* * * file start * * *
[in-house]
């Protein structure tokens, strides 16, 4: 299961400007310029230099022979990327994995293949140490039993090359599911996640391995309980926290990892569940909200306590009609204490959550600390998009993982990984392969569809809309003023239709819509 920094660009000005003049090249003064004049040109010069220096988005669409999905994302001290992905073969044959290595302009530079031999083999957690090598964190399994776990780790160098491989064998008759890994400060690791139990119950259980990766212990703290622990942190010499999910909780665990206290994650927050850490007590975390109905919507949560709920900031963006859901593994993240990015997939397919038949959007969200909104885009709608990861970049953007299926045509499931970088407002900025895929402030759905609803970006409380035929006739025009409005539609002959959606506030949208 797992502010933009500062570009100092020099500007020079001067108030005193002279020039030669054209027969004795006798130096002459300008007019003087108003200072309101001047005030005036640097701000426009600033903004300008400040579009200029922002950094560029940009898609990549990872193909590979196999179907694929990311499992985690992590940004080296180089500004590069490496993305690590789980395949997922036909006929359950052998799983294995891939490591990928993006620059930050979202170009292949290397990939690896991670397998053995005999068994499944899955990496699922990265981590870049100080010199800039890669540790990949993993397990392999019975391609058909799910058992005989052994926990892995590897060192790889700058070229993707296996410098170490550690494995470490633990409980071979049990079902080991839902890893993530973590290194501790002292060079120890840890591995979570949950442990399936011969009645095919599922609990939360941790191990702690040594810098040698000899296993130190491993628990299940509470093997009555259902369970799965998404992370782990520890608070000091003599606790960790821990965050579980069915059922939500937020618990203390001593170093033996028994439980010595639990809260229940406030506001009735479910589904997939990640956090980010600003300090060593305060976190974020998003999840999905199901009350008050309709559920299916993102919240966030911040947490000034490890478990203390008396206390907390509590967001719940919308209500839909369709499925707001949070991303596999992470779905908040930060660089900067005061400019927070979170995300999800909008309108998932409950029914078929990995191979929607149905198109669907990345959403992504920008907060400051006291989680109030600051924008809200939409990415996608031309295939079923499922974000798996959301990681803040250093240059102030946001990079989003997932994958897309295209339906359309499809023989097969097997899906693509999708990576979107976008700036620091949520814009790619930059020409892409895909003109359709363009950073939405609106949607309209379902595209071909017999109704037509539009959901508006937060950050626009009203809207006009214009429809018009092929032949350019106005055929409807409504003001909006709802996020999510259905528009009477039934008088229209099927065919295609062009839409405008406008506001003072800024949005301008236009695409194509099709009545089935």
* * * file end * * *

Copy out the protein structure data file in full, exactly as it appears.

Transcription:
[in-house]
């Protein structure tokens, strides 16, 4: 299961400007310029230099022979990327994995293949140490039993090359599911996640391995309980926290990892569940909200306590009609204490959550600390998009993982990984392969569809809309003023239709819509 920094660009000005003049090249003064004049040109010069220096988005669409999905994302001290992905073969044959290595302009530079031999083999957690090598964190399994776990780790160098491989064998008759890994400060690791139990119950259980990766212990703290622990942190010499999910909780665990206290994650927050850490007590975390109905919507949560709920900031963006859901593994993240990015997939397919038949959007969200909104885009709608990861970049953007299926045509499931970088407002900025895929402030759905609803970006409380035929006739025009409005539609002959959606506030949208 797992502010933009500062570009100092020099500007020079001067108030005193002279020039030669054209027969004795006798130096002459300008007019003087108003200072309101001047005030005036640097701000426009600033903004300008400040579009200029922002950094560029940009898609990549990872193909590979196999179907694929990311499992985690992590940004080296180089500004590069490496993305690590789980395949997922036909006929359950052998799983294995891939490591990928993006620059930050979202170009292949290397990939690896991670397998053995005999068994499944899955990496699922990265981590870049100080010199800039890669540790990949993993397990392999019975391609058909799910058992005989052994926990892995590897060192790889700058070229993707296996410098170490550690494995470490633990409980071979049990079902080991839902890893993530973590290194501790002292060079120890840890591995979570949950442990399936011969009645095919599922609990939360941790191990702690040594810098040698000899296993130190491993628990299940509470093997009555259902369970799965998404992370782990520890608070000091003599606790960790821990965050579980069915059922939500937020618990203390001593170093033996028994439980010595639990809260229940406030506001009735479910589904997939990640956090980010600003300090060593305060976190974020998003999840999905199901009350008050309709559920299916993102919240966030911040947490000034490890478990203390008396206390907390509590967001719940919308209500839909369709499925707001949070991303596999992470779905908040930060660089900067005061400019927070979170995300999800909008309108998932409950029914078929990995191979929607149905198109669907990345959403992504920008907060400051006291989680109030600051924008809200939409990415996608031309295939079923499922974000798996959301990681803040250093240059102030946001990079989003997932994958897309295209339906359309499809023989097969097997899906693509999708990576979107976008700036620091949520814009790619930059020409892409895909003109359709363009950073939405609106949607309209379902595209071909017999109704037509539009959901508006937060950050626009009203809207006009214009429809018009092929032949350019106005055929409807409504003001909006709802996020999510259905528009009477039934008088229209099927065919295609062009839409405008406008506001003072800024949005301008236009695409194509099709009545089935």